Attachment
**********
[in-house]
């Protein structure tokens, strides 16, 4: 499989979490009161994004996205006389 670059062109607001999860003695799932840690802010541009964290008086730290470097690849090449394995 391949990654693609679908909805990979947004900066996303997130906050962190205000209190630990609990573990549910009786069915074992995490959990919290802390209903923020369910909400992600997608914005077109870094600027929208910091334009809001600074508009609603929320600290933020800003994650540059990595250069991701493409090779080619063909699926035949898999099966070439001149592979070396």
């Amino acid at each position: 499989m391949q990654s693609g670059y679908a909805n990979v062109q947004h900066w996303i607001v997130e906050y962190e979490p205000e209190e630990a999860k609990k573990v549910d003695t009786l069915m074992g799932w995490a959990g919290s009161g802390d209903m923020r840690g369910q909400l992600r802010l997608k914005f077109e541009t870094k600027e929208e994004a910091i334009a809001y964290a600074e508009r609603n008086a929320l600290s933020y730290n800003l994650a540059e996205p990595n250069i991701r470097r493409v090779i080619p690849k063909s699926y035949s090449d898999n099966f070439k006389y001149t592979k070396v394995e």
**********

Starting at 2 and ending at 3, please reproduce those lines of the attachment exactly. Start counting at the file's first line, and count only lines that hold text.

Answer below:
């Protein structure tokens, strides 16, 4: 499989979490009161994004996205006389 670059062109607001999860003695799932840690802010541009964290008086730290470097690849090449394995 391949990654693609679908909805990979947004900066996303997130906050962190205000209190630990609990573990549910009786069915074992995490959990919290802390209903923020369910909400992600997608914005077109870094600027929208910091334009809001600074508009609603929320600290933020800003994650540059990595250069991701493409090779080619063909699926035949898999099966070439001149592979070396």
């Amino acid at each position: 499989m391949q990654s693609g670059y679908a909805n990979v062109q947004h900066w996303i607001v997130e906050y962190e979490p205000e209190e630990a999860k609990k573990v549910d003695t009786l069915m074992g799932w995490a959990g919290s009161g802390d209903m923020r840690g369910q909400l992600r802010l997608k914005f077109e541009t870094k600027e929208e994004a910091i334009a809001y964290a600074e508009r609603n008086a929320l600290s933020y730290n800003l994650a540059e996205p990595n250069i991701r470097r493409v090779i080619p690849k063909s699926y035949s090449d898999n099966f070439k006389y001149t592979k070396v394995e």